“Heard it all before.” Admittedly, that was my initial reaction when hearing of a new TV slave drama. “Heard it all before – how many more slave dramas do we need?” It wasn’t until I was challenged to recount the slave TV dramas I remember did I realize I had not seen nearly as many as I felt I had. Maybe because the stories are so heavy that they weigh on viewers longer than a show with more levity; perhaps because Roots and other historical portrayals are so iconic they seem all-encompassing of America’s history of slavery. Maybe Quentin Tarantino and the positive reception of a man I find rather revolting jaded me to any new dramatization of slavery. Regardless, I was wrong, and I hadn’t seen it all before.
As it turns out, Underground, premiering on WGN, will actually be the first major TV drama telling the story of the Underground Railroad. If that isn’t surprising to you, it sure as hell was for me as I racked my brain only to recall the episode of A Different World where a dilapidated wall gave way to a tunnel’s discovery. We haven’t seen a drama about the Underground Railroad? And now we’ll have one? Suddenly my outlook on this show’s potential had changed, and only rose higher from there. What I saw in Underground was not a typical slave story of pain and oppression. It has those elements, of course – addressing slavery without it would be insultingly remiss, like the recently pulled children’s book about George Washington’s cook – but rather than focus on those elements, or finding a savior in the law, or God, or the mercy of progressive whites finding humanity, Underground is a story of self-liberation.
Underground is a story of self-liberation, and a celebration of Black strength in the direst circumstance. It’s one of real-life hope and triumph against the most perilous danger in the way that real life, at its extremes, is more unbelievable than fiction. How have we not seen this before?
Written by Misha Green and Joe Pokaski, Underground follows the bold escape North while capturing the nuance of the plantation by focusing on the dynamics both within and between house slaves, field slaves, and whites in the 19th century. The star cast includes Jurnee Smollett-Bell (Friday Night Lights, The Great Debaters) as a house slave who will be pushed beyond the relative safety of her position, opposite Aldis Hodge (Leverage, Turn) as a restless leader ready to die for his freedom.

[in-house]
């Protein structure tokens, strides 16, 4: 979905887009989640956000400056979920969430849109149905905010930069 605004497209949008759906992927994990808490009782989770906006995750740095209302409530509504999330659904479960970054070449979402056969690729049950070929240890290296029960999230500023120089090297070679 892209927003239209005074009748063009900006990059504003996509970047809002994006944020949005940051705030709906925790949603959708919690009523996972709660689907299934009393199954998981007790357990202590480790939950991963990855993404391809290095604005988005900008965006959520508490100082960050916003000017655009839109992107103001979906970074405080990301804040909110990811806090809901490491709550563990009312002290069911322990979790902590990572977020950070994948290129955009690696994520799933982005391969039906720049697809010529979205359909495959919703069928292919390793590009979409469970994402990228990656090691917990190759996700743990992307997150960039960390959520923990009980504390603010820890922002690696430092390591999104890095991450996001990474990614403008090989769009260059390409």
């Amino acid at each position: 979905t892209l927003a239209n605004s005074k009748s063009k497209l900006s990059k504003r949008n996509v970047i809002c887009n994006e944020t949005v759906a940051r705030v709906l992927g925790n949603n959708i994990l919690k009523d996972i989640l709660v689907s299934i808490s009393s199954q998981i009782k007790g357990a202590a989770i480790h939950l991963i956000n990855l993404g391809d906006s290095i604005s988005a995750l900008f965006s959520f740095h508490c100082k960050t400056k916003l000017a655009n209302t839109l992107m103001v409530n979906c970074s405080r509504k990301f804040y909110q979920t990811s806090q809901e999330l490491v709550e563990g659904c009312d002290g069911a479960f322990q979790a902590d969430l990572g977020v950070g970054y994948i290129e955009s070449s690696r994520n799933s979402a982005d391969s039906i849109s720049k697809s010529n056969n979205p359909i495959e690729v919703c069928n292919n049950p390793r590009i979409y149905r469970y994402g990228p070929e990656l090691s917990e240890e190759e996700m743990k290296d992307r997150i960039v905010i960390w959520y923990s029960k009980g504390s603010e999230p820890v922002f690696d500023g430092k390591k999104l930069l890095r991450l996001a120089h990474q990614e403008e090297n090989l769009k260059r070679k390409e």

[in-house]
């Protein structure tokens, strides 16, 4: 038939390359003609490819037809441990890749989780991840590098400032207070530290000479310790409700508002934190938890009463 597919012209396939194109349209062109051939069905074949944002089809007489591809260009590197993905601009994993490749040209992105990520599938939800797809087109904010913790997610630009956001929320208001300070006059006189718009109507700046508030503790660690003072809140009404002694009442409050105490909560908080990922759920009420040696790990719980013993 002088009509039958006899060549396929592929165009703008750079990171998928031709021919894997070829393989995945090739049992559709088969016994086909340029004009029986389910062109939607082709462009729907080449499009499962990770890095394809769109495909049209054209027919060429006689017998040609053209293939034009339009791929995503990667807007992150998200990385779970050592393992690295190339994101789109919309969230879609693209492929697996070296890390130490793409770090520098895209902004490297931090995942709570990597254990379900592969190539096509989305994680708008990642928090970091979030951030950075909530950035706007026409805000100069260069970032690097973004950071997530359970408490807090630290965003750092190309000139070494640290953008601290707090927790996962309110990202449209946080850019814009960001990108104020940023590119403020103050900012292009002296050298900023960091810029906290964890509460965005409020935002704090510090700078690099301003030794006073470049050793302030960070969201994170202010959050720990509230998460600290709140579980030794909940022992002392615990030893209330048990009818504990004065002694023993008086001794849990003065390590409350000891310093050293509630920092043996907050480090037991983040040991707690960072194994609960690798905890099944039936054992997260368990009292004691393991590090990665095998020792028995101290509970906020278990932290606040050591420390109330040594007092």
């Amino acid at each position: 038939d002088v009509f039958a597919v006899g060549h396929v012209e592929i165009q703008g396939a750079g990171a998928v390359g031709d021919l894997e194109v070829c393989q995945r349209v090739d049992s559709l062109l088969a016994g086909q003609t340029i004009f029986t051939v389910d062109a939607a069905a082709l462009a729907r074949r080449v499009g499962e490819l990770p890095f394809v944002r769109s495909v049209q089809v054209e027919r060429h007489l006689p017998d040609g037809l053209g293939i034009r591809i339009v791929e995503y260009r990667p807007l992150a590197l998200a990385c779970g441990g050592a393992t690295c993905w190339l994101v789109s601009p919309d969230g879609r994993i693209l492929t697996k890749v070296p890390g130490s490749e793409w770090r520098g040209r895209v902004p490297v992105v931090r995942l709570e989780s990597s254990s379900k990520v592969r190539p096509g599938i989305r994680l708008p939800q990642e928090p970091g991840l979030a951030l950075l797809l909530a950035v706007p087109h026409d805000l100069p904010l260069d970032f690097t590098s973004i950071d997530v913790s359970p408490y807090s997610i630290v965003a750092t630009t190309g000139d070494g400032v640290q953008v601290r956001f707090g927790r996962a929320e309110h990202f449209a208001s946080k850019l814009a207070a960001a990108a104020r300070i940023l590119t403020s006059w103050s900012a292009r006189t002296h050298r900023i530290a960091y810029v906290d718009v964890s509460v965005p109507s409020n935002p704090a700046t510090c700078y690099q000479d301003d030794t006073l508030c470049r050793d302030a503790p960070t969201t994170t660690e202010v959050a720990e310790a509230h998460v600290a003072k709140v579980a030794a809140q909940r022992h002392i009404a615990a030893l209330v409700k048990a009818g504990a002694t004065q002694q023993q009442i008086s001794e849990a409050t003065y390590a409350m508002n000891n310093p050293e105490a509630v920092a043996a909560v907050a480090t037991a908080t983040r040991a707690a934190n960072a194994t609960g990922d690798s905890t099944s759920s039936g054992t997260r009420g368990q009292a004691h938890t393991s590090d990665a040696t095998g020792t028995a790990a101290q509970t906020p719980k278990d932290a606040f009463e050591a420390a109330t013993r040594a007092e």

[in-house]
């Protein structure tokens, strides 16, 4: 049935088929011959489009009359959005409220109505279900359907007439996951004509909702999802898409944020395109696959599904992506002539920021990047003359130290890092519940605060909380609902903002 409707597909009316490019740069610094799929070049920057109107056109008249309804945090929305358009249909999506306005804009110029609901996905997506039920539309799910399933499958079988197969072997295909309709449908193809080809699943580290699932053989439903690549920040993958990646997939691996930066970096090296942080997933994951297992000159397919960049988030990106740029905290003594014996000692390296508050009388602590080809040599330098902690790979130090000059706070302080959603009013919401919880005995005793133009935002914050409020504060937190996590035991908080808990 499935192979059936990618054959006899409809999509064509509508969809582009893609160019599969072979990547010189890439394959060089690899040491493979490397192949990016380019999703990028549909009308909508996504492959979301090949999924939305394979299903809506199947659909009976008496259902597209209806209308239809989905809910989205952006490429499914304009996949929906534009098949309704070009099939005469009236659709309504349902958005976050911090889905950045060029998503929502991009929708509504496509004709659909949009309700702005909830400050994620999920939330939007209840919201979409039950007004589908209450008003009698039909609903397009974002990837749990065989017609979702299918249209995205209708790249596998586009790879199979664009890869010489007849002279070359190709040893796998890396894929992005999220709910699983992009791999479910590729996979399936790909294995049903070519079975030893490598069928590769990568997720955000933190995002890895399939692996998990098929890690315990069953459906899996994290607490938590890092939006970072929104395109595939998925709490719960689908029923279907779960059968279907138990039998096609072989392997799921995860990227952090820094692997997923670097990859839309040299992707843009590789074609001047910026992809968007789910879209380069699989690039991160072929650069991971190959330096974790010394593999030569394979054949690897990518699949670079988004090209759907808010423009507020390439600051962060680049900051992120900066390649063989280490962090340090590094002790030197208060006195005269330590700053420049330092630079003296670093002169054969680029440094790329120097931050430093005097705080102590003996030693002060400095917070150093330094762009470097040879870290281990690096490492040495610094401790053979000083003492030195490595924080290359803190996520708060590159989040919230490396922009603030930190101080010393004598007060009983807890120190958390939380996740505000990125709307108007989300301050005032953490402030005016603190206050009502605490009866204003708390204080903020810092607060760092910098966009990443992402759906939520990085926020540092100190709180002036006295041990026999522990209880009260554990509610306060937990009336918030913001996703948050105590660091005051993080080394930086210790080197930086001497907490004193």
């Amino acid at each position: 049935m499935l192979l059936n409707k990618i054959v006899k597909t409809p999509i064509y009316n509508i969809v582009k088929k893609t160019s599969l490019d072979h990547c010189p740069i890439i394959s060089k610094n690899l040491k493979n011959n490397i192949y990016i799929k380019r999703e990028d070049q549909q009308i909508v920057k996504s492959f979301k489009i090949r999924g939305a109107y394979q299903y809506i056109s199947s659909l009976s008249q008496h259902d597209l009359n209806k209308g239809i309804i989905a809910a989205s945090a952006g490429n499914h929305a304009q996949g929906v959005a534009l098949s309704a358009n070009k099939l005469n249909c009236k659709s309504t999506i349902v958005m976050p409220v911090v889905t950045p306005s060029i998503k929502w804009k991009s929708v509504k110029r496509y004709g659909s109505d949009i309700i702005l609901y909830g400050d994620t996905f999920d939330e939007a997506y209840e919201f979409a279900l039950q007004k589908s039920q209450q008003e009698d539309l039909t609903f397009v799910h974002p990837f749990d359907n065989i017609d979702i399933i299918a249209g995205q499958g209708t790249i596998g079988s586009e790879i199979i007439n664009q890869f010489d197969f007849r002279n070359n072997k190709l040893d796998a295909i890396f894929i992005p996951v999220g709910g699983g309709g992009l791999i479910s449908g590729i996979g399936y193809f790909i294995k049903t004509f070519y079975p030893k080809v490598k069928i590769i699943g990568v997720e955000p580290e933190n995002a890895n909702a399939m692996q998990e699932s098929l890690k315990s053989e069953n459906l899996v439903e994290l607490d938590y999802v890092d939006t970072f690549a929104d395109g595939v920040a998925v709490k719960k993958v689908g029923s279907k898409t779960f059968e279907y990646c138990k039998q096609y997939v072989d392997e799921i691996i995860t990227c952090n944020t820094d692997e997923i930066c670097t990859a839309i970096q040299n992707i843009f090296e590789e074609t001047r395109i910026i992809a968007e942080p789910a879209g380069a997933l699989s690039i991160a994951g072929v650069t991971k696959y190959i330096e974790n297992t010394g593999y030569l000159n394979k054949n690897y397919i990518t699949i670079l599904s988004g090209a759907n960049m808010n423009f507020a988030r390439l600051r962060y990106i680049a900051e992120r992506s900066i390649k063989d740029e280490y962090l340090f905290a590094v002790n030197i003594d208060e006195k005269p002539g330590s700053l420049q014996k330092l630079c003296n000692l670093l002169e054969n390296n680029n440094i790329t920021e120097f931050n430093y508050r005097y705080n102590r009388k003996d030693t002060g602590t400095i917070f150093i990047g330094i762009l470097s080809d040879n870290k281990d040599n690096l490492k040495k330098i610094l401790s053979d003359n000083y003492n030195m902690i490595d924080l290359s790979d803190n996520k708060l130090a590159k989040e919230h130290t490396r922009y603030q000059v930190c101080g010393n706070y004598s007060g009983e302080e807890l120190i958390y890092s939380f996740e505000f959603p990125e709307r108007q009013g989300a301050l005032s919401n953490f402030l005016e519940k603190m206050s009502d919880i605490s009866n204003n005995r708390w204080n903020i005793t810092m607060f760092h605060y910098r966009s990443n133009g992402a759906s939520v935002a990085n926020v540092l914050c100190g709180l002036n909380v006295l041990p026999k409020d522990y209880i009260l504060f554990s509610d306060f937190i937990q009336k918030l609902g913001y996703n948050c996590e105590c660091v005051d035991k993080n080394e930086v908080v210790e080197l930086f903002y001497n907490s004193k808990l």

My name is Noah. I am a slave.https://t.co/qSOXTGab0m
— Underground (@UndergroundWGN) January 16, 2016
There are certain themes we can undoubtedly expect by nature of an escape story – bravery over fear, courage over hopelessness, the horrors of oppression and the willingness to die – which gives Underground the challenge to tell the escape with enough creativity to capture those viewers jaded with more typical portrayals of slavery. It’s clear one such means will be the series soundtrack as Kanye plays from the start, the dark and upbeat “Black Skinheads” pacing an opening runaway.
Underground promises to be an intense and thoughtful portrayal of Black liberation, and as the first scripted TV series to cover the Underground Railroad, both standards are expectations are high. Fortunately, all signs point to this series meeting the bar. Underground premieres commercial-free on WGN tonight, March 9th at 10PM. BNP also interviewed the cast to learn more about the series – follow us on Facebook and Twitter for continued coverage of Underground, and join our live tweet as we discuss the show on Twitter.